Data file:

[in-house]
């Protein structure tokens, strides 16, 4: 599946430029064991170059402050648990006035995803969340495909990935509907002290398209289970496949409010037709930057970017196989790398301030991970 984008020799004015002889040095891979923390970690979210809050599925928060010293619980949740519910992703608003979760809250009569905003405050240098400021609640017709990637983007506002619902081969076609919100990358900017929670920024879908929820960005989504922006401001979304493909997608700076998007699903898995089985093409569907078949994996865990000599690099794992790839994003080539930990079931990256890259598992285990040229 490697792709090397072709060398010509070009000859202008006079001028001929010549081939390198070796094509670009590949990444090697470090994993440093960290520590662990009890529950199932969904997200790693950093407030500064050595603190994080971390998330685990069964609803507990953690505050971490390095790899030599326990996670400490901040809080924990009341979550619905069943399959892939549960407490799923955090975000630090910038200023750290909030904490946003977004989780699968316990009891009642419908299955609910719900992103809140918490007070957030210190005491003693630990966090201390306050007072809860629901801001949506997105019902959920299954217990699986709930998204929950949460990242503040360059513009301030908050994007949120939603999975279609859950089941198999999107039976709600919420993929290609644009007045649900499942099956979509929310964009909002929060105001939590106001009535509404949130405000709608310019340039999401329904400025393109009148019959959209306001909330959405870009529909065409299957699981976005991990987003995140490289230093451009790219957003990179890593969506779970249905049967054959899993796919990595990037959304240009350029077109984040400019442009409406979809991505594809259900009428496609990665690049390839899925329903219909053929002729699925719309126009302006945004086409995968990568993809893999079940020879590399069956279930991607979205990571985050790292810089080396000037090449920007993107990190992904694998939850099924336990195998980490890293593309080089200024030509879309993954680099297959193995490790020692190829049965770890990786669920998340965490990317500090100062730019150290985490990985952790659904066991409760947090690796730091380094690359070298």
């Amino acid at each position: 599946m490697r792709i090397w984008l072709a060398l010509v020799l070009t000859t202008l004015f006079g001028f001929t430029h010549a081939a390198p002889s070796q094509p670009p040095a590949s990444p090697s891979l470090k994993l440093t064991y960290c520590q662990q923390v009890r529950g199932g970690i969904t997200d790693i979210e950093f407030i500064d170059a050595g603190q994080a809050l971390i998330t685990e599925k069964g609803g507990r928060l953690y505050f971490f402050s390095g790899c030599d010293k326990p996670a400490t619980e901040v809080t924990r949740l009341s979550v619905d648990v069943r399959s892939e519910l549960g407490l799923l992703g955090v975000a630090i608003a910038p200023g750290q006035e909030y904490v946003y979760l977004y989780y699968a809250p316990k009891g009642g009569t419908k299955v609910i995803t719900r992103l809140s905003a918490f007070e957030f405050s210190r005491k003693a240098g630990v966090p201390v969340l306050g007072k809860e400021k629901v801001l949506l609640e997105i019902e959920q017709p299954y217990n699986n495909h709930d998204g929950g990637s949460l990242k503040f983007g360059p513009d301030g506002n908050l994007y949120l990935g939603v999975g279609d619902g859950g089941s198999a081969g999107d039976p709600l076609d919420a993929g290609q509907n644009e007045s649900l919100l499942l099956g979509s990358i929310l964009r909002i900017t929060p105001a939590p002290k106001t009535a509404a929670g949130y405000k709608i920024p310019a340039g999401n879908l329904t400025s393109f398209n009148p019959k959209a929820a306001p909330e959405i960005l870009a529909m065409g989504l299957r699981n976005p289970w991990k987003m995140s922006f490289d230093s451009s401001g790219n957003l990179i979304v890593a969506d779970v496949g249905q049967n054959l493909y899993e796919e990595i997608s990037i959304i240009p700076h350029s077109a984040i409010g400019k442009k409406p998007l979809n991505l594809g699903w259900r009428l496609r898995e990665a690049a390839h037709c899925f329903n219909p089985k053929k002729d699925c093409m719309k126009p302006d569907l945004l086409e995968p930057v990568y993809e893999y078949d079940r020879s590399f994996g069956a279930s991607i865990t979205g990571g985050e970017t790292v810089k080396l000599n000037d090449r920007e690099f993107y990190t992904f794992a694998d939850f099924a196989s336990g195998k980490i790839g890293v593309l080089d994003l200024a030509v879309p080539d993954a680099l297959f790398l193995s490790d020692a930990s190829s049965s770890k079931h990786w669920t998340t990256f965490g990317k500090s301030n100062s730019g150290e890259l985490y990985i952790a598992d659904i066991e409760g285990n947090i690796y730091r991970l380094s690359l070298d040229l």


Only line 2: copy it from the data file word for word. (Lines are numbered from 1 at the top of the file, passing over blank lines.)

């Protein structure tokens, strides 16, 4: 599946430029064991170059402050648990006035995803969340495909990935509907002290398209289970496949409010037709930057970017196989790398301030991970 984008020799004015002889040095891979923390970690979210809050599925928060010293619980949740519910992703608003979760809250009569905003405050240098400021609640017709990637983007506002619902081969076609919100990358900017929670920024879908929820960005989504922006401001979304493909997608700076998007699903898995089985093409569907078949994996865990000599690099794992790839994003080539930990079931990256890259598992285990040229 490697792709090397072709060398010509070009000859202008006079001028001929010549081939390198070796094509670009590949990444090697470090994993440093960290520590662990009890529950199932969904997200790693950093407030500064050595603190994080971390998330685990069964609803507990953690505050971490390095790899030599326990996670400490901040809080924990009341979550619905069943399959892939549960407490799923955090975000630090910038200023750290909030904490946003977004989780699968316990009891009642419908299955609910719900992103809140918490007070957030210190005491003693630990966090201390306050007072809860629901801001949506997105019902959920299954217990699986709930998204929950949460990242503040360059513009301030908050994007949120939603999975279609859950089941198999999107039976709600919420993929290609644009007045649900499942099956979509929310964009909002929060105001939590106001009535509404949130405000709608310019340039999401329904400025393109009148019959959209306001909330959405870009529909065409299957699981976005991990987003995140490289230093451009790219957003990179890593969506779970249905049967054959899993796919990595990037959304240009350029077109984040400019442009409406979809991505594809259900009428496609990665690049390839899925329903219909053929002729699925719309126009302006945004086409995968990568993809893999079940020879590399069956279930991607979205990571985050790292810089080396000037090449920007993107990190992904694998939850099924336990195998980490890293593309080089200024030509879309993954680099297959193995490790020692190829049965770890990786669920998340965490990317500090100062730019150290985490990985952790659904066991409760947090690796730091380094690359070298």